Original article

Scand J Work Environ Health 1994;20(6):427-434    pdf

doi:10.5271/sjweh.1378 | Issue date: 01 Dec 1994

Effect of individually chosen bed-height adjustments on the low-back stress of nurses.

by de Looze MP, Zinzen E, Caboor D, Heyblom P, van Bree E, van Roy P, Toussaint HM, Clarijs JP

OBJECTIVES The effects of height-adjustable beds in hospitals on the subsequent prevalence of low-back problems among nurses depend on the capacity to reduce low-back stress by bed-height adjustment. This capacity was investigated in the present study.

METHODS Professional nurses performed patient-handling tasks at a standard and an individually chosen bed height. Peak values and time integrals of spinal compression and shear forces were estimated with dynamic biomechanical modeling.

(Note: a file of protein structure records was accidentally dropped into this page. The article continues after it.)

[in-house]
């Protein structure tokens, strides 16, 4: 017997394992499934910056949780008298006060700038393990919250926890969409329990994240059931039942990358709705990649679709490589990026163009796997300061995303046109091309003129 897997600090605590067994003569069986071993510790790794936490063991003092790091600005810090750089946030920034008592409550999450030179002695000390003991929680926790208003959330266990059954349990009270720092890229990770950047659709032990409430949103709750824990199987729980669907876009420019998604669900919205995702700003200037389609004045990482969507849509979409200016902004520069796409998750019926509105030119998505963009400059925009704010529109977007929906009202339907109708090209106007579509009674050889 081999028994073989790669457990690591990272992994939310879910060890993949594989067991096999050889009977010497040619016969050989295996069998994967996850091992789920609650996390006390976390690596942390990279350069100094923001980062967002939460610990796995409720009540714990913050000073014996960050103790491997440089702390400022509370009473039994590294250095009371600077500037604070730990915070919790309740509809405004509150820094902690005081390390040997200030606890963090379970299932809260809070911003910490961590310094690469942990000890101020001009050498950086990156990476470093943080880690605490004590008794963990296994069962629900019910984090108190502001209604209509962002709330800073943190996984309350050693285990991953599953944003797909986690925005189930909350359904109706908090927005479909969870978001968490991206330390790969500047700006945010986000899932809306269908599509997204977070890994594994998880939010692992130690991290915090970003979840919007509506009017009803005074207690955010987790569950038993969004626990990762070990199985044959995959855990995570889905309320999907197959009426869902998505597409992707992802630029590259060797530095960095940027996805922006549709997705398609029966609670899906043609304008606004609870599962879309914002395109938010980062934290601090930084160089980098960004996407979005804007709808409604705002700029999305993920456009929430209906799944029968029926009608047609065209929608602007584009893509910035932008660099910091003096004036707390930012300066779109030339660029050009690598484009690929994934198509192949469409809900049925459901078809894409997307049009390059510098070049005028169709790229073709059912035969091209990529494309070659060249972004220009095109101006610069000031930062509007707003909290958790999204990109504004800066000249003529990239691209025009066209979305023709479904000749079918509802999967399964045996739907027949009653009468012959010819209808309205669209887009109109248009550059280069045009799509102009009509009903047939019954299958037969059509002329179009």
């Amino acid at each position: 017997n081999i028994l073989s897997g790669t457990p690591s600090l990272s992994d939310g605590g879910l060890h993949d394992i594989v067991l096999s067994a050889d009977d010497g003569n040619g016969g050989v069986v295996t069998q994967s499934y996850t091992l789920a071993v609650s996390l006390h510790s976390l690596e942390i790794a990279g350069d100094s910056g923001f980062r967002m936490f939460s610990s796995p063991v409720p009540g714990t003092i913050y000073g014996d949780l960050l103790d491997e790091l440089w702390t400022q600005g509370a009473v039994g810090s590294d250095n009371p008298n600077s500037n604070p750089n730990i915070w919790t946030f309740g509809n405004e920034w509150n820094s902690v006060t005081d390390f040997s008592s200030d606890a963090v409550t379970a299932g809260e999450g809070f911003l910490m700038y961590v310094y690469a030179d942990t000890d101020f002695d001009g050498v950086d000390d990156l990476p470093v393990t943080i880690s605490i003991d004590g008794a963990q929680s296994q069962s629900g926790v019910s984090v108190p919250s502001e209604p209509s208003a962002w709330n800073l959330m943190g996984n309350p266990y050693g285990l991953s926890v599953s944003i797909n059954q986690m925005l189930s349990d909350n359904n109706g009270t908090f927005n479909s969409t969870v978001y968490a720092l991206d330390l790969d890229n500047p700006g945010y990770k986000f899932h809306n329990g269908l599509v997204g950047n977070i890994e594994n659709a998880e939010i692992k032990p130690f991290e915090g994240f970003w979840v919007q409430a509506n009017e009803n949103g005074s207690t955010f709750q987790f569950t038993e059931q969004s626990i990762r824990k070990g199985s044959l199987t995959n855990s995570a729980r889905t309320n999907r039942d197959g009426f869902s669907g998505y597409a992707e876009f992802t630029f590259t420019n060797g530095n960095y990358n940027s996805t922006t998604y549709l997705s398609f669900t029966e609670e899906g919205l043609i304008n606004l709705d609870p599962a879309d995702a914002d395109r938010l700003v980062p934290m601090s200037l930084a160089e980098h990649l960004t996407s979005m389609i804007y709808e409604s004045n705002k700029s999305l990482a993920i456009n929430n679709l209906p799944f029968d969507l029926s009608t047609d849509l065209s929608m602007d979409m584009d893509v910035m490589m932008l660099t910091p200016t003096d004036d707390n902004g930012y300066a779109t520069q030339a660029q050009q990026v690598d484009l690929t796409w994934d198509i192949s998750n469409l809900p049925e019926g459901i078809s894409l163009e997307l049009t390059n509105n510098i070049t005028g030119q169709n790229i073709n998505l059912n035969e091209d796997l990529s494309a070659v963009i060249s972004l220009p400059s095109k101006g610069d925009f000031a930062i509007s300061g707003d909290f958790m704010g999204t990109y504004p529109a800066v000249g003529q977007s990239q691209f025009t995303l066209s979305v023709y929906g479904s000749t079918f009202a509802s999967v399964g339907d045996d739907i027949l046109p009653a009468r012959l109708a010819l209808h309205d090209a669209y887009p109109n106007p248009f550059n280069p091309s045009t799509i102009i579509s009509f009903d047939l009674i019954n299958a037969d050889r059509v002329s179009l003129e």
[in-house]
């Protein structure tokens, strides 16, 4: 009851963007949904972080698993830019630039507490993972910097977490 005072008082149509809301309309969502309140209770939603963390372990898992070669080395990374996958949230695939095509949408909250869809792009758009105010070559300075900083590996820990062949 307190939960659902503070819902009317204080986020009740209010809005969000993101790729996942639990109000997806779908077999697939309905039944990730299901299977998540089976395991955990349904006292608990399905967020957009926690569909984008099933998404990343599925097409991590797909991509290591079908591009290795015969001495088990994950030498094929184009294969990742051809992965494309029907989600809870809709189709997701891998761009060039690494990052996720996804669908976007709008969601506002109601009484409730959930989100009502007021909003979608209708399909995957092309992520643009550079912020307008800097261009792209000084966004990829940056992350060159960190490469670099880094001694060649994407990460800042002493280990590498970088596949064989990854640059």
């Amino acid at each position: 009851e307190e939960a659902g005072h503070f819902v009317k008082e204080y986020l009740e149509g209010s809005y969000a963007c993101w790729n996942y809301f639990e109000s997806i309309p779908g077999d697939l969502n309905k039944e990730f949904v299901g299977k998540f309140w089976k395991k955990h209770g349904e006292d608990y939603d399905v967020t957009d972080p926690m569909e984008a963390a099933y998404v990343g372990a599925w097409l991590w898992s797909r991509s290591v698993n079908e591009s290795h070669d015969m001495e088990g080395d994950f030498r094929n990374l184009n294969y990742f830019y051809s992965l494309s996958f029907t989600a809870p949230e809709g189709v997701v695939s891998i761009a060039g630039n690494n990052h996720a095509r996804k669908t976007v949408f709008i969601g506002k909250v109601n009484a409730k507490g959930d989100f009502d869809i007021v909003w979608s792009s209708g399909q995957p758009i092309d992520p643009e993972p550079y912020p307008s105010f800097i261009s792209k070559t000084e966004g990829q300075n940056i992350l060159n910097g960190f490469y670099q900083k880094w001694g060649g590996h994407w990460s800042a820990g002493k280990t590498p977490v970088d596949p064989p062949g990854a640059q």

RESULTS The bed-height adjustment led to lower values of time-integrated compression (average 8.8% lower), peak shear force (average 9.3% lower), and time-integrated shear force (average 18.1% lower). No significance was found for the effect on peak compression, nor for the results for each individual task. This finding can be explained by the minor adjustments made in comparison with the standard height or by the application of different criteria for bed-height adjustment.

CONCLUSIONS The decreasing time-integrated forces and peak shear force, without a concomitant rise of peak compression, speak in favor of the use of height-adjustable beds in nursing.